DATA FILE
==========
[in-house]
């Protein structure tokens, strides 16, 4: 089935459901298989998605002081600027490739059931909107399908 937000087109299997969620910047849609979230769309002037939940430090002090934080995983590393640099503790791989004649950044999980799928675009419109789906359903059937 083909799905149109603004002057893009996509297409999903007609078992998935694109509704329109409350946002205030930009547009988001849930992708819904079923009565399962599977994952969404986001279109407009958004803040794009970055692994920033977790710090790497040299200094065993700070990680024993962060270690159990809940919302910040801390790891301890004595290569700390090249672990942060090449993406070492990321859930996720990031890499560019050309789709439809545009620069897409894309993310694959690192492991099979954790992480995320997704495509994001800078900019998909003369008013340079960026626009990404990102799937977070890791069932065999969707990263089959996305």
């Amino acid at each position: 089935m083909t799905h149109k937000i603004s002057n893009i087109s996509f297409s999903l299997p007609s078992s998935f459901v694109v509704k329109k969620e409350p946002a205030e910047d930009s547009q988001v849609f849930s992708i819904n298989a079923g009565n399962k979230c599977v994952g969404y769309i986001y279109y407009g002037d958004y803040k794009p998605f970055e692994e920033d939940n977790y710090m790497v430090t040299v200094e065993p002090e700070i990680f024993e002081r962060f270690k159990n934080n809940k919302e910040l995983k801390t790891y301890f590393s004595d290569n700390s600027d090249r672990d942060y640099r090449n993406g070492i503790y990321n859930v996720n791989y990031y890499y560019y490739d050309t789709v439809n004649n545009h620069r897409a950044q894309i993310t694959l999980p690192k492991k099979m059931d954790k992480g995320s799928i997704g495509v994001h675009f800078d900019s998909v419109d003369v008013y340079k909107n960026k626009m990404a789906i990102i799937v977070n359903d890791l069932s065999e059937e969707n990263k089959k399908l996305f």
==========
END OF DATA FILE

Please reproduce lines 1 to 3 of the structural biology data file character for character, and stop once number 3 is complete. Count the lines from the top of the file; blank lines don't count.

[in-house]
């Protein structure tokens, strides 16, 4: 089935459901298989998605002081600027490739059931909107399908 937000087109299997969620910047849609979230769309002037939940430090002090934080995983590393640099503790791989004649950044999980799928675009419109789906359903059937 083909799905149109603004002057893009996509297409999903007609078992998935694109509704329109409350946002205030930009547009988001849930992708819904079923009565399962599977994952969404986001279109407009958004803040794009970055692994920033977790710090790497040299200094065993700070990680024993962060270690159990809940919302910040801390790891301890004595290569700390090249672990942060090449993406070492990321859930996720990031890499560019050309789709439809545009620069897409894309993310694959690192492991099979954790992480995320997704495509994001800078900019998909003369008013340079960026626009990404990102799937977070890791069932065999969707990263089959996305």
């Amino acid at each position: 089935m083909t799905h149109k937000i603004s002057n893009i087109s996509f297409s999903l299997p007609s078992s998935f459901v694109v509704k329109k969620e409350p946002a205030e910047d930009s547009q988001v849609f849930s992708i819904n298989a079923g009565n399962k979230c599977v994952g969404y769309i986001y279109y407009g002037d958004y803040k794009p998605f970055e692994e920033d939940n977790y710090m790497v430090t040299v200094e065993p002090e700070i990680f024993e002081r962060f270690k159990n934080n809940k919302e910040l995983k801390t790891y301890f590393s004595d290569n700390s600027d090249r672990d942060y640099r090449n993406g070492i503790y990321n859930v996720n791989y990031y890499y560019y490739d050309t789709v439809n004649n545009h620069r897409a950044q894309i993310t694959l999980p690192k492991k099979m059931d954790k992480g995320s799928i997704g495509v994001h675009f800078d900019s998909v419109d003369v008013y340079k909107n960026k626009m990404a789906i990102i799937v977070n359903d890791l069932s065999e059937e969707n990263k089959k399908l996305f």